The focus of the meeting was on the redevelopment of Blocks 7 and 8, of the greyed-in parcel depicted below. Blocks 7 and 8 is Fairfax County owned property where the Reston Regional Library and the Embry Rucker Shelter are currently located, along with the greenspace surrounding the buildings. We were told that the county couldn’t take on the redevelopment of the remainder of the area (Blocks 1,3,5 and 6) until an unspecified future date because it was too much to work on at the same time.

Cathy Hudgins and some of her planning staff were there to present. Andrew Miller, Project Coordinator, Public-Private Partnerships Branch, Fairfax County Dept. Public Works and Environmental Services was the first to present (copies of his presentation were not available). He stated that the redevelopment of blocks 7 and 8 would be a public-private partnership and that the Reston library, the Embry Rucker homeless shelter and other services “may” be part of the redevelopment.  He stated that the new development will be compatible with Reston’s new Comprehensive Plan.


Figure 1:  Blocks 7 & 8 are at the south end of Town Center North.

The county has issued an RFP that is solely designed to qualify potential developers. The county will create a Development RFP after the September community meeting on the redevelopment, where community input will be solicited.

Mr. Miller also described the upcoming land swap with INOVA. He showed a diagram of the current ownership map, where the parcels owned by the county, the parks authority and INOVA are broken up into odd (basically unusable) shapes. He showed that the land swap with INOVA would create contiguous spaces and allow the county and INOVA to develop the RTC North properties. Essentially the Fairfax and park authority parcels from block 2 and 4 would be titled over to IVOVA. INOVA would turn over their portion of blocks 1 and 3.  Blocks 1 and 3 would become contiguous Fairfax County land and allow for redevelopment, new cross-streets and a long greenspace in the middle of RTC North.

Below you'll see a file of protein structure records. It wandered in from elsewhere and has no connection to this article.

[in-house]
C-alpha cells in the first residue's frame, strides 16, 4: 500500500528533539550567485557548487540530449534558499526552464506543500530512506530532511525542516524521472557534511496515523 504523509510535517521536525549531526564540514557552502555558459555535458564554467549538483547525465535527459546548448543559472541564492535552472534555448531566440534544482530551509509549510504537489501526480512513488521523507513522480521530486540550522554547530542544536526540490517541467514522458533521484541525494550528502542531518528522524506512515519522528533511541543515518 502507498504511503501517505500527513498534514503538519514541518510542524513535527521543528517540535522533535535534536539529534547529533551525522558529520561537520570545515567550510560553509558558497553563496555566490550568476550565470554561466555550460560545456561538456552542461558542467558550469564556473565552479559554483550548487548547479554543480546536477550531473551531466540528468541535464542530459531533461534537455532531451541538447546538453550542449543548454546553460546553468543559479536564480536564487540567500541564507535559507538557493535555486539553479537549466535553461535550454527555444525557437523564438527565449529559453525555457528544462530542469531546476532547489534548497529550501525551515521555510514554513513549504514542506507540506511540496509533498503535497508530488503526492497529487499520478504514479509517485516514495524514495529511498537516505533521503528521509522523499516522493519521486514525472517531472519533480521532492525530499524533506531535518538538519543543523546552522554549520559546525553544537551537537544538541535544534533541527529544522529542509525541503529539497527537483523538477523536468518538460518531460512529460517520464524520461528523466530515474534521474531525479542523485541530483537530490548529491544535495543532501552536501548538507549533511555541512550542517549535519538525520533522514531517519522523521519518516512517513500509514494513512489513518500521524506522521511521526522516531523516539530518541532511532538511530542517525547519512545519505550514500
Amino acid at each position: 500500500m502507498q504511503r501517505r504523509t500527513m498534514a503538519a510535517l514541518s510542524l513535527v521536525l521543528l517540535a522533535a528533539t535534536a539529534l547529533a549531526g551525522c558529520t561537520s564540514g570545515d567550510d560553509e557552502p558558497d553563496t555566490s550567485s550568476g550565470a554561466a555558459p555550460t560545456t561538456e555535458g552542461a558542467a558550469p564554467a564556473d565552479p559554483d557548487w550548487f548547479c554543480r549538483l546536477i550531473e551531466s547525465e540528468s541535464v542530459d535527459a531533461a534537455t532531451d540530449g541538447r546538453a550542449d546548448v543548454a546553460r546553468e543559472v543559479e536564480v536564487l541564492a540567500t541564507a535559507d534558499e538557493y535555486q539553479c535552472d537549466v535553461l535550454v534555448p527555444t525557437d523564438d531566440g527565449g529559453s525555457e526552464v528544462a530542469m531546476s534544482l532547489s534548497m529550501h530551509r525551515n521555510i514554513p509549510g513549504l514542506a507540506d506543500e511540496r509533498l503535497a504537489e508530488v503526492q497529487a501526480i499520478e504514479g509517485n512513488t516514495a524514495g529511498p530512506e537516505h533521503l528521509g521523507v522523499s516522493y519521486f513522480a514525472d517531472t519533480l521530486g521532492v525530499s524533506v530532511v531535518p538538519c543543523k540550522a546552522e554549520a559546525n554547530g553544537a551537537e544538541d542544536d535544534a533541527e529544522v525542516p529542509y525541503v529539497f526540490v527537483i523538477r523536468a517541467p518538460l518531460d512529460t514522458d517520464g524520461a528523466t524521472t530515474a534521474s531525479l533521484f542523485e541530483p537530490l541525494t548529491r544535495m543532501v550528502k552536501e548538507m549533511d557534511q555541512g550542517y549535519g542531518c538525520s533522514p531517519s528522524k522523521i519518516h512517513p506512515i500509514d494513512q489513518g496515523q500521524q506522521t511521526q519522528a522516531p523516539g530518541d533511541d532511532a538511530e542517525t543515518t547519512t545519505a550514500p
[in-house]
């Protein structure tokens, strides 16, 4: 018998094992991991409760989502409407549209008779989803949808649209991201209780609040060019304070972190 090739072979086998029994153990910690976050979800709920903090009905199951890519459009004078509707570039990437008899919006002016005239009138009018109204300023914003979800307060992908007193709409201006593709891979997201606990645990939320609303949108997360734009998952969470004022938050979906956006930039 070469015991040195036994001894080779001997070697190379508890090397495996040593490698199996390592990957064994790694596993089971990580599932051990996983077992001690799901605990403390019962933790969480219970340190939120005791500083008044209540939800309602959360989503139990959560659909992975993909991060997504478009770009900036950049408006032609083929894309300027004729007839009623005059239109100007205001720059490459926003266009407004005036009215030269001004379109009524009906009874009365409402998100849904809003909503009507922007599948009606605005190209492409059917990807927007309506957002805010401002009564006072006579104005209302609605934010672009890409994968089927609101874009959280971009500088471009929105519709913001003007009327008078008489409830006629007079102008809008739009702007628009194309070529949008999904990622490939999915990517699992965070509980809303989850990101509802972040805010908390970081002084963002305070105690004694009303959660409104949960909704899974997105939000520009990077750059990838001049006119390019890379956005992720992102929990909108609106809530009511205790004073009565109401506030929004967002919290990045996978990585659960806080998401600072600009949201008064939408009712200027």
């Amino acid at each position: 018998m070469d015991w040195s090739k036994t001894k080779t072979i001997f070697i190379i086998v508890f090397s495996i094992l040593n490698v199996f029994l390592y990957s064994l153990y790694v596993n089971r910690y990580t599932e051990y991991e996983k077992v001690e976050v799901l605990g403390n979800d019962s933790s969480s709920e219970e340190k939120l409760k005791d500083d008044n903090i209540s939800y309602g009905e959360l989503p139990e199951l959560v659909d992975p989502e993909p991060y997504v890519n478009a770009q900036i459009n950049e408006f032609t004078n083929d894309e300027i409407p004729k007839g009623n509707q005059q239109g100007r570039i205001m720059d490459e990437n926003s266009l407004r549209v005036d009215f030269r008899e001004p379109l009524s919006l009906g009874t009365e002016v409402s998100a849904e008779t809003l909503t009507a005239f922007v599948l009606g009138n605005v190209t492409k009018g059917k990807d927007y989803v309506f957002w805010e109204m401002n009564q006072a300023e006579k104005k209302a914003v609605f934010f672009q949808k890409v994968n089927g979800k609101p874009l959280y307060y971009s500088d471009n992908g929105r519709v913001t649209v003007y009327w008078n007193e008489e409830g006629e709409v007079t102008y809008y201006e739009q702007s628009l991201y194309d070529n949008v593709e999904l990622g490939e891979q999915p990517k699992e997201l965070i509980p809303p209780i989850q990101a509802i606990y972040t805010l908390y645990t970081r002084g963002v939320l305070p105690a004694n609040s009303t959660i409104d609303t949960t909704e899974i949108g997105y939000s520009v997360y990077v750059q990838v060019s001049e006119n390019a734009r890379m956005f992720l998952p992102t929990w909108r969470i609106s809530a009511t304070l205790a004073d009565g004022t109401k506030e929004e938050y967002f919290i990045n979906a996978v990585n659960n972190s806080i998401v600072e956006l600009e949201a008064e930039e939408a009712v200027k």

Andrew Miller made it clear that the selection of a developer and the design itself will be solely the decision of Fairfax County staff who will solicit comments from the public. No local organizations or Task Force will be formed to approve or be empowered to influence the decision. 

The next step will be a community meeting on Saturday September 19, 2015 - 9 a.m. – 3 p.m. at the Lake Anne Community Center to present and listen to community input. Rob Stalzer, Deputy County executive, said that a community comment page will be set up on a Fairfax county Web site. In the meanwhile, comments and questions could be sent to him at

Patricia Harrison (representative for Fairfax Human Services System) then discussed the Community Visioning Plan – North County. In summary, her goal was to identify the type, quality and location of human services needed; and prioritize and recommend current and future facility needs. See the attached copy of her presentation.

Several questions were brought up. The most significant was asking about Fairfax County’s commitment to the library after both Mr. Miller and Ms. Harrison both stated that the library “may” be included in the redevelopment. Mr. Miller responded by stating that the County is fully committed to supporting the library.


I was disappointed that the development of Blocks 1 and 3 has been postponed, because that is where the proposed new recreation center, arts center, and other facilities are supposed to be located. Also, there was no explanation of how the redevelopment of Blocks 7 and 8 will benefit Reston. Clearly, this redevelopment helps the County, with private developers partially, or fully paying for the redevelopment and putting County property on the tax role.
I’m also wary of the county’s commitment to our library. Both speakers stated that the library “may” be included in the development.  Finally, I don’t see how the Embry Rucker center could be rebuilt on the site, since prospective tenants of and new development would be reluctant to move next to a homeless center.